The recent crash of a quadcopter drone on the grounds of the White House has drawn attention to the absence of final rules from the FAA governing unmanned aircraft – rules that have now been in the works for years.
This one incident almost perfectly encapsulates the difficulty that governments have with keeping pace with changes in technology. Technology can change in a matter of months or even weeks, quickly making it easy and affordable for almost anyone to buy a drone. The process that the government uses to adopt new rules and regulations, that can govern how these newly affordable drones may be used, can take years to become final.
The problem here seems obvious – how can governments hope to keep pace with changes in technology when the processes they use to do their jobs regularly take many months or even years? And this problem is not reserved to how agencies craft and implement new regulations that govern how citizens and businesses use new technologies – it extends to how governments use new technologies themselves.
In a post I wrote last year, I argued that the processes governments use to budget for and buy technology, and to hire employees into IT positions are “built to fail.” Can we make this same criticism of the process by which new federal rules are adopted?
Built to Fail
“The processes that support paying for and acquiring technology, and the process for hiring IT workers are designed in a way that make them a bad match for the dynamics of the technology industry.”
— Built to Fail
The thing that critics of the government procurement process (and other processes used by government to acquire and use technology) often fail to appreciate is that the system largely works as designed.
Governments imbue the procurement process with requirements and other stipulations that they hope will lead to outcomes that are deemed desirable. Each of these requirements adds to the complexity of the process and the burden of firms that choose to respond to government RFPs.
For example, almost every government has purchasing requirements for minority- and women-owned businesses, and many have requirements that local companies receive preference over firms from outside the jurisdiction. The objective is to drive more government procurement dollars to minority- and women-owned businesses and to local businesses that create local jobs and pay local taxes.
There are also larger, overarching values embedded in the procurement process. For example, fairness and transparency are values that inform requirements like the public posting of bids and related materials, ample public notice of vendor meetings, and the clear specification of when and how bids must be submitted.
Risk aversion is another value that impacts the complexity and cost of the public procurement process. It is this value that informs requirements like performance bonds, vendor insurance, scrutiny of company financial statements, and requirements for financial reserves—all things that seek to reduce the risk assumed by governments from engaging with a company to provide a good or service. Each of these requirements can make the procurement process more complex and burdensome for bidders, particularly smaller companies.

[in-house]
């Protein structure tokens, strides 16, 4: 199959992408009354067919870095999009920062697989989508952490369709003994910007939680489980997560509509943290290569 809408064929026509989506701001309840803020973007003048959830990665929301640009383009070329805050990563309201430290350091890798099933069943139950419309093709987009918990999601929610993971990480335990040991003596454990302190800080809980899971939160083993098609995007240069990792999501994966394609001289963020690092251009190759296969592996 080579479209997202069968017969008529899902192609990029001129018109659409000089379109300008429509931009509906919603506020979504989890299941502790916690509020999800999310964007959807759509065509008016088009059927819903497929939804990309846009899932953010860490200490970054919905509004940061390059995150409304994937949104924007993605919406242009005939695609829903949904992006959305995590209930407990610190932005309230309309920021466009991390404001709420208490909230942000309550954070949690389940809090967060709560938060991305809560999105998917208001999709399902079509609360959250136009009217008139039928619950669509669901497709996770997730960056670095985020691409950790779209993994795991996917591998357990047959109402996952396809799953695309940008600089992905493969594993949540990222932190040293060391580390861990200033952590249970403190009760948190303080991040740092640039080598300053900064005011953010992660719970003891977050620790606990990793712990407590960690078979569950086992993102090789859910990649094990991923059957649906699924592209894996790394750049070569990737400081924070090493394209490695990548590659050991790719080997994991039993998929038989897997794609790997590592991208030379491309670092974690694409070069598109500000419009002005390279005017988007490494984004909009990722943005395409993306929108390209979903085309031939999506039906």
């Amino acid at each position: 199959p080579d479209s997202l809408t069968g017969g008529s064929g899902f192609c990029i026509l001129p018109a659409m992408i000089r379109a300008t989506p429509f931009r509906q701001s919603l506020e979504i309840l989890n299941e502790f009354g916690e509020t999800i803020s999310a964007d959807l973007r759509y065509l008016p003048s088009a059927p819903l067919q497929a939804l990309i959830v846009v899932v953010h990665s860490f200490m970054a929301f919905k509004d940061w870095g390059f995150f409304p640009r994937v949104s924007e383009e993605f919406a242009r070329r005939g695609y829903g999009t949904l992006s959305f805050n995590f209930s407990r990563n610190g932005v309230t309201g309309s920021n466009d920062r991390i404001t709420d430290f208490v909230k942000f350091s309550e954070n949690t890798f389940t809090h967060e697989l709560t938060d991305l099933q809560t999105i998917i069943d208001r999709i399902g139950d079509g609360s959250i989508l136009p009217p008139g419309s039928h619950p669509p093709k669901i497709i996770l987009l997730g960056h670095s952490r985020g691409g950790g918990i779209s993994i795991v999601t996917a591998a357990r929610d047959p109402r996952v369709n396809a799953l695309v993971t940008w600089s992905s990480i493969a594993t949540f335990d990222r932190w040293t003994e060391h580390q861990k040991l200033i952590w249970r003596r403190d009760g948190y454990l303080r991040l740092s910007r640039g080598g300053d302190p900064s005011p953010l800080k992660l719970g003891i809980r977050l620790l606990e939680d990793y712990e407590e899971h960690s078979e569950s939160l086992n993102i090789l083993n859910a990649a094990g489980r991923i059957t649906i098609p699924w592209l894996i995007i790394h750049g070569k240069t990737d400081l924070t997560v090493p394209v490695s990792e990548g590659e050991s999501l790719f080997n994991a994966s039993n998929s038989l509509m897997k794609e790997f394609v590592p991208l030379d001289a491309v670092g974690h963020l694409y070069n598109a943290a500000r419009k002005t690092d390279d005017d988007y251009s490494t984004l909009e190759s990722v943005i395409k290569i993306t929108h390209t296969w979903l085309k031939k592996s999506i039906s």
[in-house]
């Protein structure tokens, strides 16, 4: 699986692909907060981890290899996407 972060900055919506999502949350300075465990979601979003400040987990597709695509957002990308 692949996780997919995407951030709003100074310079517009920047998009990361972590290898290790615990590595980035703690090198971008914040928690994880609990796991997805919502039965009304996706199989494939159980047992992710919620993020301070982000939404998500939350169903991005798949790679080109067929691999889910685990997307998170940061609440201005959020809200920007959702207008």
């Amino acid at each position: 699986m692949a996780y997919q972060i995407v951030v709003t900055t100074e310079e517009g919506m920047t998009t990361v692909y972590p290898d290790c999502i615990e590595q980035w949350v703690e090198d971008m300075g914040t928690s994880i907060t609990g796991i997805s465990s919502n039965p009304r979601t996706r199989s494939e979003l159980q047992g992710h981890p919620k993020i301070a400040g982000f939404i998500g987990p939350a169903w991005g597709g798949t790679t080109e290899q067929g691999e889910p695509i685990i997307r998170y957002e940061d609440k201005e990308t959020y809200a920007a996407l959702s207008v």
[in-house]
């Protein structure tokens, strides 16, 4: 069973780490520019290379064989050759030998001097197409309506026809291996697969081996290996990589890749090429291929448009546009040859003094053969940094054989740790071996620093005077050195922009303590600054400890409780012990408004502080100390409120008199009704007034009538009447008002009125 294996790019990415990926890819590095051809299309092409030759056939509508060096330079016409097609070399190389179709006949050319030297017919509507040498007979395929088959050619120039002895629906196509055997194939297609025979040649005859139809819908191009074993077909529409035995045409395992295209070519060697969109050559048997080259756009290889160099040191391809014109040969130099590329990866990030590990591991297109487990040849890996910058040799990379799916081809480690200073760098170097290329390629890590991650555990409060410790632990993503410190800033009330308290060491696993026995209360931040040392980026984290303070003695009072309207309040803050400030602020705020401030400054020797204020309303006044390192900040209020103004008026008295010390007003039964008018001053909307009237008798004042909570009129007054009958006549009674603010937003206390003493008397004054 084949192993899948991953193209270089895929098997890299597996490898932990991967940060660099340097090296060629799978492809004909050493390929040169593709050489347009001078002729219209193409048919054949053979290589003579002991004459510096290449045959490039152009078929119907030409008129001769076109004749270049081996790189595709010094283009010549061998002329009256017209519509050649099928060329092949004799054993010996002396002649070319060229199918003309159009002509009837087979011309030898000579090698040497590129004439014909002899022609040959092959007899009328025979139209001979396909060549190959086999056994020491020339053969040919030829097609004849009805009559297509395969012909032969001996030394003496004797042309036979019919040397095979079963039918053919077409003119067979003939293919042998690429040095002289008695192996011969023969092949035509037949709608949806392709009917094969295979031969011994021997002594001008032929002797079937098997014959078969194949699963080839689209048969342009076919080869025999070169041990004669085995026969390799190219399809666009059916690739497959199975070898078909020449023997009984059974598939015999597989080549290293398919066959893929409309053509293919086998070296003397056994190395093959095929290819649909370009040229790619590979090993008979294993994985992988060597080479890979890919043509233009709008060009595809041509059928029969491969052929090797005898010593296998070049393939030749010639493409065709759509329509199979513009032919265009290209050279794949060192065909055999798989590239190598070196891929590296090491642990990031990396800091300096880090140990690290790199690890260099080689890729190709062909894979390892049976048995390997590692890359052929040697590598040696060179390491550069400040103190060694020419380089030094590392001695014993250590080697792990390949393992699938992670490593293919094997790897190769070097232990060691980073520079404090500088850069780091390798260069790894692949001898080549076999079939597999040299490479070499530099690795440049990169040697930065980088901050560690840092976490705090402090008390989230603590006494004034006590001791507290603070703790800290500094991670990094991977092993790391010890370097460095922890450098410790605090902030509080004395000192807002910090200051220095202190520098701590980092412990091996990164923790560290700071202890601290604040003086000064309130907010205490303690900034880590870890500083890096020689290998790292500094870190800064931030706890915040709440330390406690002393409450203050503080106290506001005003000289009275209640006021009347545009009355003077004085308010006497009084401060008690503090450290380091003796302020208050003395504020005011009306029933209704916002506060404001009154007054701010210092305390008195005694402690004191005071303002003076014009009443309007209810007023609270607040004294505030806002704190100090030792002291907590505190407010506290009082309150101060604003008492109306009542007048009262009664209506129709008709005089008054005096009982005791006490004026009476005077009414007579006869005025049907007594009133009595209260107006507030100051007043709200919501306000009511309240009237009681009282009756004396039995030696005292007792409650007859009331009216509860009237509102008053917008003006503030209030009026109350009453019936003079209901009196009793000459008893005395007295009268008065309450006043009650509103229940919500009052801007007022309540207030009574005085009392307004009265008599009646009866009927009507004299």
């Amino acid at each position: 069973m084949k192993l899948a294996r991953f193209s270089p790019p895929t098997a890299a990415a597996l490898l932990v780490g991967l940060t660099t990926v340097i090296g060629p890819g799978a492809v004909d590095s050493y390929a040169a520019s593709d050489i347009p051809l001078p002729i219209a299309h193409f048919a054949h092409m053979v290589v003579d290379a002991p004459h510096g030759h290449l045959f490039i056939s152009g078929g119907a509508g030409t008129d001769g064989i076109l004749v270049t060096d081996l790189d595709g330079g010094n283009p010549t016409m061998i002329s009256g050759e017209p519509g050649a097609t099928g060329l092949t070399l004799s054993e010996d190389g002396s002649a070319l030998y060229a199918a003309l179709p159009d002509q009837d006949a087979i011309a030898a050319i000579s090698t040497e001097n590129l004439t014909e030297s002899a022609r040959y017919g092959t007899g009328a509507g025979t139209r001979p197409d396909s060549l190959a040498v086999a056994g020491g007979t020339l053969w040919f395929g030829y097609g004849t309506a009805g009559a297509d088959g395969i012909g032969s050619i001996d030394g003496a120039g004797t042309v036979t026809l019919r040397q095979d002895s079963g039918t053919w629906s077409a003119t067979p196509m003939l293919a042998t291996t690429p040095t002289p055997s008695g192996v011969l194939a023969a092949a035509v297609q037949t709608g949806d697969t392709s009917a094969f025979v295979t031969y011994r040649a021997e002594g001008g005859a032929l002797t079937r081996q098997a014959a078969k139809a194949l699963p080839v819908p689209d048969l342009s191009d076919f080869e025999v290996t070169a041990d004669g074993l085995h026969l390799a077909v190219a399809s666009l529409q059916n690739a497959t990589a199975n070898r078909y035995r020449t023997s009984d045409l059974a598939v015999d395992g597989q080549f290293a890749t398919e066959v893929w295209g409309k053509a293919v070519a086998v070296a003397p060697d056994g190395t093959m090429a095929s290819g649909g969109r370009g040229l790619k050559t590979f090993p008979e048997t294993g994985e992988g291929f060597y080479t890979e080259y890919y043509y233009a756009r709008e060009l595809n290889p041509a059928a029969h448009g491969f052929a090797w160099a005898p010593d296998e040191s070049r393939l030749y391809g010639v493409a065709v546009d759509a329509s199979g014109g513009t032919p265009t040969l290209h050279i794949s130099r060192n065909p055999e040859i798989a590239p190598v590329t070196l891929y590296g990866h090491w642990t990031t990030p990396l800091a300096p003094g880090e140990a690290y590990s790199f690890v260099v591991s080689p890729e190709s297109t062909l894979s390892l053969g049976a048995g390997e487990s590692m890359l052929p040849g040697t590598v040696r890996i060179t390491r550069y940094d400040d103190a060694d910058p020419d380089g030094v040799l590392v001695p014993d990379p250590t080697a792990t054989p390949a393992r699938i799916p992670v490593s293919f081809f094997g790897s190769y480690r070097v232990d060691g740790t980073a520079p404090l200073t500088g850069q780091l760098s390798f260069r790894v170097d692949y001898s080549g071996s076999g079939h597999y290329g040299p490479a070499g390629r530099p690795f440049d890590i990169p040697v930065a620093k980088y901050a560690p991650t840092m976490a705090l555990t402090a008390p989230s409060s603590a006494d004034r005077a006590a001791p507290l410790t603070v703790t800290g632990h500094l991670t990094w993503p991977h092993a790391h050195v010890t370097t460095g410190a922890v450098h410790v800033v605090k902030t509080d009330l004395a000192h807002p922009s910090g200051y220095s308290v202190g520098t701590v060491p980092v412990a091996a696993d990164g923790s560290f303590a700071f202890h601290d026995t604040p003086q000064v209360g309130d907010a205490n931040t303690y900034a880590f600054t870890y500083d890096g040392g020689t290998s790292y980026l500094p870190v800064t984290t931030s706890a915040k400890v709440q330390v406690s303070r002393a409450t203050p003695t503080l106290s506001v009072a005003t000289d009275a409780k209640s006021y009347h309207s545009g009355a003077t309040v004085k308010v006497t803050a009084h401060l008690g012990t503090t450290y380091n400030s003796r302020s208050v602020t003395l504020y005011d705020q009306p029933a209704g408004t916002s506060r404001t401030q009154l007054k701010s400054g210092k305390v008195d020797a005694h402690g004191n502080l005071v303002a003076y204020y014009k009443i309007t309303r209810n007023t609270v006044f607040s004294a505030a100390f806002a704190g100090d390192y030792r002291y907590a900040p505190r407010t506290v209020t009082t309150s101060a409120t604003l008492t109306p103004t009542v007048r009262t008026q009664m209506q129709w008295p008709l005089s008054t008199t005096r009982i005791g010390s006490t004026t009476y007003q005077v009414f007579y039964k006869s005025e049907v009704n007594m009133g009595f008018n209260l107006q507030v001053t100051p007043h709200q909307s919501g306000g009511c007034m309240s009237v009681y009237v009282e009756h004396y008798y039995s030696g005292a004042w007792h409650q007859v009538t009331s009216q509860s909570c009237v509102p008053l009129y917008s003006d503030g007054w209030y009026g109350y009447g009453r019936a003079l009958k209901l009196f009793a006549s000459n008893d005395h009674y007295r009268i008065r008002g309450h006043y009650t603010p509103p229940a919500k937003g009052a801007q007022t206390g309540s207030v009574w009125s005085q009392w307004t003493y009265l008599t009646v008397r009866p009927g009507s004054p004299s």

These features of the procurement process were designed with a specific intent, and few people would argue with the laudable goals they seek to encourage. Yet, one of the side effects of these requirements is that they make the process slower, more complex, and harder for smaller and more nimble firms to participate in.
It’s possible to make the same criticism of the federal rule making process – the process is designed to be as open, inclusive and deliberative as possible. It also includes a number of different steps to ensure that specific policy objectives are being met. And while I don’t think most people would argue with the desirability of the outcomes each of these additional steps seeks to ensure, it makes the process longer and more complex.
A Question a Balance
“Rushing the regulatory process can result in rules that are burdensome or unfriendly to innovation. ”
— Nick Sinai, Sandboxing And Smart Regulation
Clearly there is a need for change – but how do we ensure speedier outcomes without sacrificing the ideals and objectives that have intentionally been made a part of government processes?
The future of how government regulates technology – and the future of how it makes use of technology itself – will depend on how well we can strike a balance between the need for speedier action by government and the ideals and outcomes we imbue into government processes – most importantly to ensure that they are open, inclusive, fair and deliberative.
Nick Sinai – former U.S. Deputy CTO at the White House – offers some great insights into how the federal government could improve the rule making process to make it more responsive to changes in technology. There are also some interesting experiments happening in cities with changing the process for procuring technology.
But right now, it still feels like were nibbling at the edges of real change. I don’t think enough people in the civic technology space fully appreciate the deliberate nature of the design of the processes that are failing governments so badly right now. These processes largely aren’t broken – they were just designed in a way that typically makes them a bad fit for the pace at which technology changes.
I’m not entirely sure how we fix this, but I don’t think we will unless we acknowledge that some sort of balance needs to be struck. Enabling speedier, more efficient outcomes can’t come at the cost of openness and fairness in these important government processes.